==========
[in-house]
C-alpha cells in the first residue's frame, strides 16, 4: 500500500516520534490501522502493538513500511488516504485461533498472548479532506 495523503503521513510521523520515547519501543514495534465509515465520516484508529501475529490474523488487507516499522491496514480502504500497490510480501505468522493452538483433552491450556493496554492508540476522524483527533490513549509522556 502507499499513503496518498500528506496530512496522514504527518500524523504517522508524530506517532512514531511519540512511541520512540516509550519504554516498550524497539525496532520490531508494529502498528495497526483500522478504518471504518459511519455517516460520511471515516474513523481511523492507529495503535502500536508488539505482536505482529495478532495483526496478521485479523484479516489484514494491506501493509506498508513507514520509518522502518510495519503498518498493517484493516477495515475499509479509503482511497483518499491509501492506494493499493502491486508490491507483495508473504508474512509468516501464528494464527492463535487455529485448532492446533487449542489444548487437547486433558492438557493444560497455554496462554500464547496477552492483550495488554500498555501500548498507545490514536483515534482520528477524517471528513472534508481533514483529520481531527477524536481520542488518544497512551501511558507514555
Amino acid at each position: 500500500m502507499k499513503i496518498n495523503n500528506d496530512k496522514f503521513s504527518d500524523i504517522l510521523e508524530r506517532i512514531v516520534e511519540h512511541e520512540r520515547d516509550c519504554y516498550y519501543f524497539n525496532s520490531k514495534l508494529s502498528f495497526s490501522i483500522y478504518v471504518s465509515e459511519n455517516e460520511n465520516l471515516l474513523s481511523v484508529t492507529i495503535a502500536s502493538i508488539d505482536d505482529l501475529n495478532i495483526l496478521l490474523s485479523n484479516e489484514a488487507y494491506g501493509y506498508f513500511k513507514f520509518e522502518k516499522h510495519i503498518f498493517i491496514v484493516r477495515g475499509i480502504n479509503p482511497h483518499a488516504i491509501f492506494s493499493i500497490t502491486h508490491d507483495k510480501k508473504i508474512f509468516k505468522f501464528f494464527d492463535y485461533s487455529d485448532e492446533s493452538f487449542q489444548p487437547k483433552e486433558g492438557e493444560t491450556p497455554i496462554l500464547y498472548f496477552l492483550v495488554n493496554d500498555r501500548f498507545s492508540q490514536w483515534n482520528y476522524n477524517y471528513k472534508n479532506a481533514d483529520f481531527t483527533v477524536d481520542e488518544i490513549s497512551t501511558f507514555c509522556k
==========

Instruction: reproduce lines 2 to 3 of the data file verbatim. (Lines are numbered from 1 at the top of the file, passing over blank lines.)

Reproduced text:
C-alpha cells in the first residue's frame, strides 16, 4: 500500500516520534490501522502493538513500511488516504485461533498472548479532506 495523503503521513510521523520515547519501543514495534465509515465520516484508529501475529490474523488487507516499522491496514480502504500497490510480501505468522493452538483433552491450556493496554492508540476522524483527533490513549509522556 502507499499513503496518498500528506496530512496522514504527518500524523504517522508524530506517532512514531511519540512511541520512540516509550519504554516498550524497539525496532520490531508494529502498528495497526483500522478504518471504518459511519455517516460520511471515516474513523481511523492507529495503535502500536508488539505482536505482529495478532495483526496478521485479523484479516489484514494491506501493509506498508513507514520509518522502518510495519503498518498493517484493516477495515475499509479509503482511497483518499491509501492506494493499493502491486508490491507483495508473504508474512509468516501464528494464527492463535487455529485448532492446533487449542489444548487437547486433558492438557493444560497455554496462554500464547496477552492483550495488554500498555501500548498507545490514536483515534482520528477524517471528513472534508481533514483529520481531527477524536481520542488518544497512551501511558507514555
Amino acid at each position: 500500500m502507499k499513503i496518498n495523503n500528506d496530512k496522514f503521513s504527518d500524523i504517522l510521523e508524530r506517532i512514531v516520534e511519540h512511541e520512540r520515547d516509550c519504554y516498550y519501543f524497539n525496532s520490531k514495534l508494529s502498528f495497526s490501522i483500522y478504518v471504518s465509515e459511519n455517516e460520511n465520516l471515516l474513523s481511523v484508529t492507529i495503535a502500536s502493538i508488539d505482536d505482529l501475529n495478532i495483526l496478521l490474523s485479523n484479516e489484514a488487507y494491506g501493509y506498508f513500511k513507514f520509518e522502518k516499522h510495519i503498518f498493517i491496514v484493516r477495515g475499509i480502504n479509503p482511497h483518499a488516504i491509501f492506494s493499493i500497490t502491486h508490491d507483495k510480501k508473504i508474512f509468516k505468522f501464528f494464527d492463535y485461533s487455529d485448532e492446533s493452538f487449542q489444548p487437547k483433552e486433558g492438557e493444560t491450556p497455554i496462554l500464547y498472548f496477552l492483550v495488554n493496554d500498555r501500548f498507545s492508540q490514536w483515534n482520528y476522524n477524517y471528513k472534508n479532506a481533514d483529520f481531527t483527533v477524536d481520542e488518544i490513549s497512551t501511558f507514555c509522556k